The Centre for Child Law (CCL) has won round one in court against the Department of Social Development and the Father Smangaliso Mkhatshwa centre in Tshwane.
The CCL approached the Pretoria High Court following an expose by The Sunday Independent of the shocking circumstances there.
Attorney Lithalethemba Stwayi said the court granted an order that seeks to better the lives of the children at the centre and others in similar places throughout the province.
Stwayi said the order stated that the department must develop an intersectoral policy and plan, as required by the Children’s Act, that will explain how residential care facilities will ensure that children have access to the particular services they need.
Employees at the Father Smangaliso Mkhatshwa centre told The Sunday Independent that there was serious mismanagement of funds, and corruption in the procurement processes, following the alleged disappearance of R7million.
The money, which comes from Sassa, was meant to take care of the needs of the children living at the centre.
Other serious problems that were raised by employees, who requested anonymity, included a shortage of cleaning products and health and safety equipment.
“The bottles for small babies are washed with pine gel, because we don’t have dishwashing liquid.
“We don’t have latex gloves to change baby nappies - we have to borrow latex gloves from other smaller centres nearby,” said one employee.
The safety of the children at Father Smangaliso Mkhatshwa Centre was also a concern, with more than one employee pointing out that the dilapidated buildings posed a danger to the kids living there, and that perimeter safety fences should be installed.
Following The Sunday Independent expose, MEC for Social Development Nandi Manyathula-Khoza visited the centre.
Mayathula-Khoza was taken on a tour of the facility to some of the key operational areas, with her first stop being the laundry section to check the condition of the clothes the children were given.
Laundry supervisor Violet Moloi informed the MEC that all the children’s clothing was clean and that they never kept torn garments.
Mayathula-Khoza said she was “half happy” that issues such as infrastructure were being looked into, but was concerned about the security.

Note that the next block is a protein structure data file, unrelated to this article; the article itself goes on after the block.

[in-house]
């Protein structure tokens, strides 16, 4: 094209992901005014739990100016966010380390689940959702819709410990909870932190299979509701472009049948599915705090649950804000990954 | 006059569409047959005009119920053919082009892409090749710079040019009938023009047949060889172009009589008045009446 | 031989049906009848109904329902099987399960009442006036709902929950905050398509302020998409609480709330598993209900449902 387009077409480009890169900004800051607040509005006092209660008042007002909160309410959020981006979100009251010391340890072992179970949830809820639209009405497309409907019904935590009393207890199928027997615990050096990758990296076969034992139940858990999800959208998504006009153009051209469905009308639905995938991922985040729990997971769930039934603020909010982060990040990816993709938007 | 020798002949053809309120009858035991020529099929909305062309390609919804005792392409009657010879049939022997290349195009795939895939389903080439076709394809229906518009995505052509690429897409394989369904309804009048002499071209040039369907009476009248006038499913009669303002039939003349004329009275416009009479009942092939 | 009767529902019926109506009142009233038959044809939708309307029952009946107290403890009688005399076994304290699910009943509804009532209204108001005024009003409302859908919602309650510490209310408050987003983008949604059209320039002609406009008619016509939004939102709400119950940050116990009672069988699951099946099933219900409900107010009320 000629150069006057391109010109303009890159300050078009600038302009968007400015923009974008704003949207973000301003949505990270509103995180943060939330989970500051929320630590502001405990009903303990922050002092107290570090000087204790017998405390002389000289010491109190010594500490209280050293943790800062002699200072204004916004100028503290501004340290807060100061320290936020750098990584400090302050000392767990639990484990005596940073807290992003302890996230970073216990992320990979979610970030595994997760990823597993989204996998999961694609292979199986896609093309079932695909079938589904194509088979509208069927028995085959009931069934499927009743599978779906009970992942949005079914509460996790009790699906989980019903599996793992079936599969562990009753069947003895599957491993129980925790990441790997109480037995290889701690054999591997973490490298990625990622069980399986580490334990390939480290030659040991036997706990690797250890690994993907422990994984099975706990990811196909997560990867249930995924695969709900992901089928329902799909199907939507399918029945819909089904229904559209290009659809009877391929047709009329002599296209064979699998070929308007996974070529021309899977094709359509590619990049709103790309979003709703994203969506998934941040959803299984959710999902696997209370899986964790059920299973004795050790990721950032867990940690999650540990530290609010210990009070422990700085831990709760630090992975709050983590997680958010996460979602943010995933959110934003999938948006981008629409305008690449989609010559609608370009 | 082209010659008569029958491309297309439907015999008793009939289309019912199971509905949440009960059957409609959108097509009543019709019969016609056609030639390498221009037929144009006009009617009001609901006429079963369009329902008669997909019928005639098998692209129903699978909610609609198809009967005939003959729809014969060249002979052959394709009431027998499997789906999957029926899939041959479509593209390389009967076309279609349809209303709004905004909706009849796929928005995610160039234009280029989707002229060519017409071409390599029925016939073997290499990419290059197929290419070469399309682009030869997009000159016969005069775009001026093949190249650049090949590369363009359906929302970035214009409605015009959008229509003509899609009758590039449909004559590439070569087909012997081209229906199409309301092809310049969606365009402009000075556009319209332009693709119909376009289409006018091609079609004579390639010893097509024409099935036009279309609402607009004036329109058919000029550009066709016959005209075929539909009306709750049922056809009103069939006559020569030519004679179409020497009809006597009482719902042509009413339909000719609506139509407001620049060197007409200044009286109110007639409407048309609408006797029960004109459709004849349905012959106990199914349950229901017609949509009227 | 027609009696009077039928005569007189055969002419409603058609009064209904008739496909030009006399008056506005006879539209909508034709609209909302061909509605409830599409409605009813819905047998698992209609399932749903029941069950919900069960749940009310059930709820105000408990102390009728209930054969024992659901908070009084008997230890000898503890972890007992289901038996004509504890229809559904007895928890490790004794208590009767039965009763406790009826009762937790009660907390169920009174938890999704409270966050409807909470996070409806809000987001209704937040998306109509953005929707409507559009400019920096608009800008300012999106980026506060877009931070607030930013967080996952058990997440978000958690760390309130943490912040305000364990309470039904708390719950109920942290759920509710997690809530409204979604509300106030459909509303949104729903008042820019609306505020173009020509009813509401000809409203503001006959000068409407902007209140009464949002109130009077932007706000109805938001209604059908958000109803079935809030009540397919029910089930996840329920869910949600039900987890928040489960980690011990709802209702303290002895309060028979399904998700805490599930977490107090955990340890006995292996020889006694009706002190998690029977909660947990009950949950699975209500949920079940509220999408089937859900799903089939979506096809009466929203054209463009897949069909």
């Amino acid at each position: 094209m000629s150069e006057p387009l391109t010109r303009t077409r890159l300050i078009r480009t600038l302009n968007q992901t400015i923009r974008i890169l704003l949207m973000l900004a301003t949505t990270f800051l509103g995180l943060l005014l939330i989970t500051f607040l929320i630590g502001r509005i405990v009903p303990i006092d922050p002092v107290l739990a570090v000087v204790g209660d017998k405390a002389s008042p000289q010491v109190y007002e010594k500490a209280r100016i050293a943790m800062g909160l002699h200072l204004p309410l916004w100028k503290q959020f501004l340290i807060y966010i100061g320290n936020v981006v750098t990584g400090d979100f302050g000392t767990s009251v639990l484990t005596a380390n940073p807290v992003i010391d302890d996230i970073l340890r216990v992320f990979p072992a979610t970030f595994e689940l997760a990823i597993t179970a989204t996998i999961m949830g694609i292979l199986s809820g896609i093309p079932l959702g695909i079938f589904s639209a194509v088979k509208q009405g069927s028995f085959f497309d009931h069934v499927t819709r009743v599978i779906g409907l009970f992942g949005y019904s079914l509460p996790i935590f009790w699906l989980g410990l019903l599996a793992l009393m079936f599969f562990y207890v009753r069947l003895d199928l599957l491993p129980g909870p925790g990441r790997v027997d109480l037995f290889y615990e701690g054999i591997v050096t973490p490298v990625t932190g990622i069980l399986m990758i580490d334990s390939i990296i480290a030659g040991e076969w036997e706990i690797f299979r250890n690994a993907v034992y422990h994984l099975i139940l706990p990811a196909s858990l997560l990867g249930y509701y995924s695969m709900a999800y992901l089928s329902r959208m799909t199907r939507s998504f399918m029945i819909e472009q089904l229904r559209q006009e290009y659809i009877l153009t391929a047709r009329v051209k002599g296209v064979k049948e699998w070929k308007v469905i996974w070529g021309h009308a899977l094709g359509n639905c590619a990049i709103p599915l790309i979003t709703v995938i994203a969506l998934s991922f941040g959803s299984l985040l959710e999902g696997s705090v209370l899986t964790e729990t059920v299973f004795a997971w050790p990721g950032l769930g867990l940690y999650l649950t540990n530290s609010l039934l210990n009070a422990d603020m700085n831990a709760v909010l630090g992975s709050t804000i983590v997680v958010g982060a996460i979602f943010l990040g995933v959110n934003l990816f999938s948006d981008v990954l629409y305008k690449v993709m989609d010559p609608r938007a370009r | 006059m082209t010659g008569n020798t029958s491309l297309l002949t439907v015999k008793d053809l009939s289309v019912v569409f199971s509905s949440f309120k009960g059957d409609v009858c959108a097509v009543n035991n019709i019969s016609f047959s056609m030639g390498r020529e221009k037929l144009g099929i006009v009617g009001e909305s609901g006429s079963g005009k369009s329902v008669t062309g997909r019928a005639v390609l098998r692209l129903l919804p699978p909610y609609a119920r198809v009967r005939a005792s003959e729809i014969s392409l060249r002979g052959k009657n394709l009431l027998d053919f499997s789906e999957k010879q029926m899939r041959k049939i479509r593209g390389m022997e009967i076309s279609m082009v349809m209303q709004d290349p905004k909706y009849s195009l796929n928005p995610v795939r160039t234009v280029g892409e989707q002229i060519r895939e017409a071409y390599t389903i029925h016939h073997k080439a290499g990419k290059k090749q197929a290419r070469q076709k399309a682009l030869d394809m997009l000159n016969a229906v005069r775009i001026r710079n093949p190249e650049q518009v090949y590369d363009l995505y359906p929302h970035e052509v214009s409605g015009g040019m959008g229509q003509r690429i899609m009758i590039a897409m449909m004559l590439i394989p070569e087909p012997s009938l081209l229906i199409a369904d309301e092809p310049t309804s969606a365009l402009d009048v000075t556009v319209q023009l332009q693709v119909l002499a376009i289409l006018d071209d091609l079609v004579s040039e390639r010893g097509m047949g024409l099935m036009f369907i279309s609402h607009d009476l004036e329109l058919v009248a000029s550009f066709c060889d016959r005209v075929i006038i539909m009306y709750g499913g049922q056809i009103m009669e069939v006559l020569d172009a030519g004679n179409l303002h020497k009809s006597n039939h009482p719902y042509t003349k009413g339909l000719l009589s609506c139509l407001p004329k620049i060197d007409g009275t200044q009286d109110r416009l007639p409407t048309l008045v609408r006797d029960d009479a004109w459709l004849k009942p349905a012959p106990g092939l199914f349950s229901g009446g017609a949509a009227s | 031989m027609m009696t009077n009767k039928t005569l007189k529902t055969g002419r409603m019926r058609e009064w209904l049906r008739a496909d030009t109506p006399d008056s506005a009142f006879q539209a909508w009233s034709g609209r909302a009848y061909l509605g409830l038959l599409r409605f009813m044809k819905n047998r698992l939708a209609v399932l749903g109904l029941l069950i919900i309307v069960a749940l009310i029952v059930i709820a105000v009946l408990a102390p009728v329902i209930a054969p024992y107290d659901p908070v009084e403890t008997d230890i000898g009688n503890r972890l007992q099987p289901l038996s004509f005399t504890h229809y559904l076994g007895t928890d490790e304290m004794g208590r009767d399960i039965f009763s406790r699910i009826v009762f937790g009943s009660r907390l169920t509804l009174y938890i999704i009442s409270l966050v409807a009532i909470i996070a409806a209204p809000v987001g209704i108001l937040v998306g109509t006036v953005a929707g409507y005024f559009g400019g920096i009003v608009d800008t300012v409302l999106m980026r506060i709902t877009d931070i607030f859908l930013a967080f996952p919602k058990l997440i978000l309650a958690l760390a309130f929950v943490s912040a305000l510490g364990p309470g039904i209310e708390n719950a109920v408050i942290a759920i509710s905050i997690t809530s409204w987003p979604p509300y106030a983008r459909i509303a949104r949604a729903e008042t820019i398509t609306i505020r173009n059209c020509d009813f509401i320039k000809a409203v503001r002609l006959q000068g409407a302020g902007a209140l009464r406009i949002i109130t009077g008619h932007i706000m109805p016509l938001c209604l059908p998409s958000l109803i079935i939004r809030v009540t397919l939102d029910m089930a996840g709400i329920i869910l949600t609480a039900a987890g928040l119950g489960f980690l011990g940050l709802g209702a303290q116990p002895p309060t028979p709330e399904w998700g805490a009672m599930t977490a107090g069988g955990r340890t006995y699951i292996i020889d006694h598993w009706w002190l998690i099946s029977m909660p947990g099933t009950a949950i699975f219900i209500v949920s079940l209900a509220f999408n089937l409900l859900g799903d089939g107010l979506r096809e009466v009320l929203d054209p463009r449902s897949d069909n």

“I am happy that some of the things are being looked into now. But a lot still needs to be done to ensure the safety of these children,” she said.
But workers once again hit out at the management of the centre, accusing those in charge of only showing the MEC the areas that are functional.
“When HODs and others come for investigations, our management takes them only to places where there’s no disaster.
“Healthy food, maintenance, and kids’ lunch boxes are still a challenge,” said one employee.
The employee added that children have been given new school uniforms since the expose was published by The Sunday Independent.
Stwayi said the new policy and plan must also set out how basic education and appropriate health care services will be provided to the children, as well as how support for families and respite care will be provided so that children are not unnecessarily removed from their family environment.
“The order also sets out interim arrangements that are to be put in place by the Department while the policy and plan are being developed,” Stwayi explained.
“Also in terms of this order, the department, through a committee established by them, must ensure that children with behavioural difficulties who are brought to their attention, are provided with suitable alternative care if necessary,” she continued.
These vulnerable children must have access to quality education; receive appropriate health care services and their families should be provided with necessary and suitable support, Stwayi concluded.